The Federal Reserve hiked rates by half a point and announced a plan to reduce its balance sheet. Here's the good, bad, and ugly of it all.
In an effort to combat inflation, the Federal Reserve made its steepest rate hike in 22 years (half a percentage point) and announced a plan to throw the money printing machine in reverse next month.
The Fed hiked the federal funds rate by half a percentage point and will sell $47.5 billion per month in bonds and mortgage backed securities from June to August before increasing the pace in September.
The Fed added about $4.6 trillion in bonds to its balance sheet over two years in response to the COVID-19 pandemic.
For homebuyers, the Fed’s hawkish stance puts upward pressure on mortgage rates. However, since the half point rate hike was long foreshadowed and widely expected, much of that pressure may already be baked into the market.
In fact, mortgage rates actually fell following the announcement, suggesting the expected rate hike provided stability in the market.
But all Fed announcements are a mixed bag, so here is the good, the bad, and the ugly from today’s policy moves.
What's in this Article?
As mentioned, the half point rate hike was expected and unanimously voted upon by the Federal Open Markets Committee (FOMC). Fed Chair Jerome Powell also made a point to say that although more rate hikes can be expected, the FOMC is not even considering a higher increase at future meetings.
This stability should keep markets relatively calm and mortgage rates in the 5’s. Here’s why that’s a good thing.
The second positive takeaway is that Powell said there is a “good chance to have a soft or softish landing.” A soft landing refers to inflation coming back down to the target range of 2% without a crash or recession.
Powell also said in a press conference that the Fed’s “monetary policy is working to expectations now” and there’s evidence that inflation may have peaked.
Now, everything the Fed says should be taken with a grain of salt because it goes out of its way not to spook the market. However, it’s encouraging that there were no surprises in today’s announcement and as a result the Dow Jones Industrial Average increased 900 points. (See the next section for an update on Thursday's market reaction)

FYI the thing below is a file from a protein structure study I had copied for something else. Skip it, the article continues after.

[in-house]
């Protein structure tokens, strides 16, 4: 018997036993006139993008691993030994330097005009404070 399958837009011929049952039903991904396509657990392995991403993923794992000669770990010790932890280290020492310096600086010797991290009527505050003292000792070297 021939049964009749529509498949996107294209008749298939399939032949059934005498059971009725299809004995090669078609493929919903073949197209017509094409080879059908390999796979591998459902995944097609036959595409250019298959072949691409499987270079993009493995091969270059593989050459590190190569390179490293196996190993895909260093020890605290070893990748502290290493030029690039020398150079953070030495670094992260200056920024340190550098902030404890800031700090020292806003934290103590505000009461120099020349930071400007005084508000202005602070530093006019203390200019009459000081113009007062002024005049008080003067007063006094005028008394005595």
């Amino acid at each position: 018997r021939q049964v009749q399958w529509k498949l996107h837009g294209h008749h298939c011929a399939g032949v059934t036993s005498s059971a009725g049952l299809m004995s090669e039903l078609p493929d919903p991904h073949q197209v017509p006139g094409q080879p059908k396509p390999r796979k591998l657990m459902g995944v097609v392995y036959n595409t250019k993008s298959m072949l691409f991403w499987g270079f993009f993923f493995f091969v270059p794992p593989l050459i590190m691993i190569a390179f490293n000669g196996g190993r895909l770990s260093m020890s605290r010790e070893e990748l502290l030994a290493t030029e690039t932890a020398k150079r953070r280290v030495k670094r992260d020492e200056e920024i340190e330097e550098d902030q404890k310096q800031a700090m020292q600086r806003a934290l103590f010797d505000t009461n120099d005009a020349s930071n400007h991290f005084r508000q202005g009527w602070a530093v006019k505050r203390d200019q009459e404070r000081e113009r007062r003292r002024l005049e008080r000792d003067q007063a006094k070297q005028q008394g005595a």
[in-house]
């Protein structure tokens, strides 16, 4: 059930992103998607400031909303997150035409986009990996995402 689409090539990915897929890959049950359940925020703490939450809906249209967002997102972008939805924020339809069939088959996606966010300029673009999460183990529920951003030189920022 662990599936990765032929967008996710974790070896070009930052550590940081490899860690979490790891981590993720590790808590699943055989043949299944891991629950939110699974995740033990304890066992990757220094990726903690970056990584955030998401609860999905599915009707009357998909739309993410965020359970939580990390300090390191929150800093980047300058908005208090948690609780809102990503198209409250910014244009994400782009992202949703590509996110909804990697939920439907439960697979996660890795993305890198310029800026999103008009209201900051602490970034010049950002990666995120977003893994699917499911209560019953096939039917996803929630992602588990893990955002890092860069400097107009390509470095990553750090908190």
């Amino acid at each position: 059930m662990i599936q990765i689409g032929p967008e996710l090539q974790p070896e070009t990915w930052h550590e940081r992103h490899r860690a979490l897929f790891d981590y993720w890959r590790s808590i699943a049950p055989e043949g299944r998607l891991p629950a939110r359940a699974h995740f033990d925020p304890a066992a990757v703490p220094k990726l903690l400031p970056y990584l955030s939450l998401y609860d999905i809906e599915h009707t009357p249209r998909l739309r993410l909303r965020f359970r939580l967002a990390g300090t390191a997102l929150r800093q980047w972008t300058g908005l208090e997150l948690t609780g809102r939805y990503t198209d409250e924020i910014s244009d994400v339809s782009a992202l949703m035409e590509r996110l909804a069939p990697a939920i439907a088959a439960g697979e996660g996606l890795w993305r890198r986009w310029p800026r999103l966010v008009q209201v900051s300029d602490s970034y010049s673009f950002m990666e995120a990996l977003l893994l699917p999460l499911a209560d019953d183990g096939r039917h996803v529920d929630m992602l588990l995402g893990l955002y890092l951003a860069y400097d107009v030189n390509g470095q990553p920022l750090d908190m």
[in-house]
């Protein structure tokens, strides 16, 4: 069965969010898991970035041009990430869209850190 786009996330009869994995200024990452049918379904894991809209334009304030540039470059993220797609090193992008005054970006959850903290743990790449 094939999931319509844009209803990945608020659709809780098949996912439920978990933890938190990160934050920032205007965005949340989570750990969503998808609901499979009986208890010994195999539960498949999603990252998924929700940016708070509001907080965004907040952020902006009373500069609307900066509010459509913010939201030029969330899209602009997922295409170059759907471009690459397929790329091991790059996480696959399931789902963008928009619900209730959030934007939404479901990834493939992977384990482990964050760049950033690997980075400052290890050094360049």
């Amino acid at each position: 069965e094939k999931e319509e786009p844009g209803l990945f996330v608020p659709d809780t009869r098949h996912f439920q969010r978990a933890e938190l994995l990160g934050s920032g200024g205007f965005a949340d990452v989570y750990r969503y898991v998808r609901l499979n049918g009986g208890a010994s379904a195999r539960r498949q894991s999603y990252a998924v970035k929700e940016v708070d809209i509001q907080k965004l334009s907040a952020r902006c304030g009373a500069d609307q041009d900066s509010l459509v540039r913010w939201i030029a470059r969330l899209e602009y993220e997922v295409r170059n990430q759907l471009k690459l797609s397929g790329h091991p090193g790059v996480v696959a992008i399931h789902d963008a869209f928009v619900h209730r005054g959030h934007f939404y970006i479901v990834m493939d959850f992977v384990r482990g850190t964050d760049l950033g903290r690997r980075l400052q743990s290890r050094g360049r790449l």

The bottom line for homebuyers is that today’s Fed moves lay the groundwork for slower price growth in the coming months and years.
Update: Following a 900 point gain on Wednesday, the DOW lost 1,063 points on Thursday for its worst day since 2020, suggesting the rate hike, although expected, wasn't baked into the market.
For homebuyers, hawkish Fed policy is a double-edged sword. Hiking rates and shrinking the balance sheet should cool price growth over time, but it comes at the expense of higher mortgage rates.
Record low rates during the pandemic created homebuying opportunities for a wider swath of people, which fueled demand and led to price growth. Now, we’re seeing the opposite. Rising rates and home prices are eroding affordability and sidelining low-income and first-time homebuyers.
So the Fed policy should cool price growth over time, but at the expense of pricing out lower income homebuying groups.
And we are way past the point of no return for mortgage rates in the 3’s and 4’s. The Fed plans to continue making half-point rate hikes with the goal of a federal funds rate of 2.5% or higher by the end of the year.
For those not keeping track of the federal funds rate, it was between 0% and 0.25% from March 2020 to March 2022 and is currently between 0.75% and 1%. This rate does not directly impact mortgage rates, but it does steer market activity to create higher rates and reduce demand.
Inflation peaking is also a double-edged sword. First of all, peak inflation is not a happy place to be in the short term – even if sunnier days are ahead. And with inflation currently at 8.5% and a “good chance” at a soft landing, that means we’re likely in for several more months of high cost of living.
The Fed let slip a few ugly truths in today’s announcements.
First, inflation is a moving target fueled by several volatile sources and, as such, is proving to be a tough, shape-shifting beast to tame.
Here’s the FOMC’s take on inflation from today’s statement:
“The invasion of Ukraine by Russia is causing tremendous human and economic hardship. The implications for the U.S. economy are highly uncertain. The invasion and related events are creating additional upward pressure on inflation and are likely to weigh on economic activity. In addition, COVID-related lockdowns in China are likely to exacerbate supply chain disruptions. The Committee is highly attentive to inflation risks.”
Translation: We’re not out of the woods yet and the trail keeps splitting.
In the post-meeting press conference, Powell basically admitted that all the Fed has is hammers, but not everything is a nail.
“We don’t have precision surgical tools,” Powell said. “We have essentially interest rates, the balance sheet and forward guidance and they’re ... famously blunt tools.”
So the Fed is using its tools to combat inflation and doing so in a way that won’t shock the market. However, the Central Bank is limited to playing whack-a-mole even though the game is 3D chess.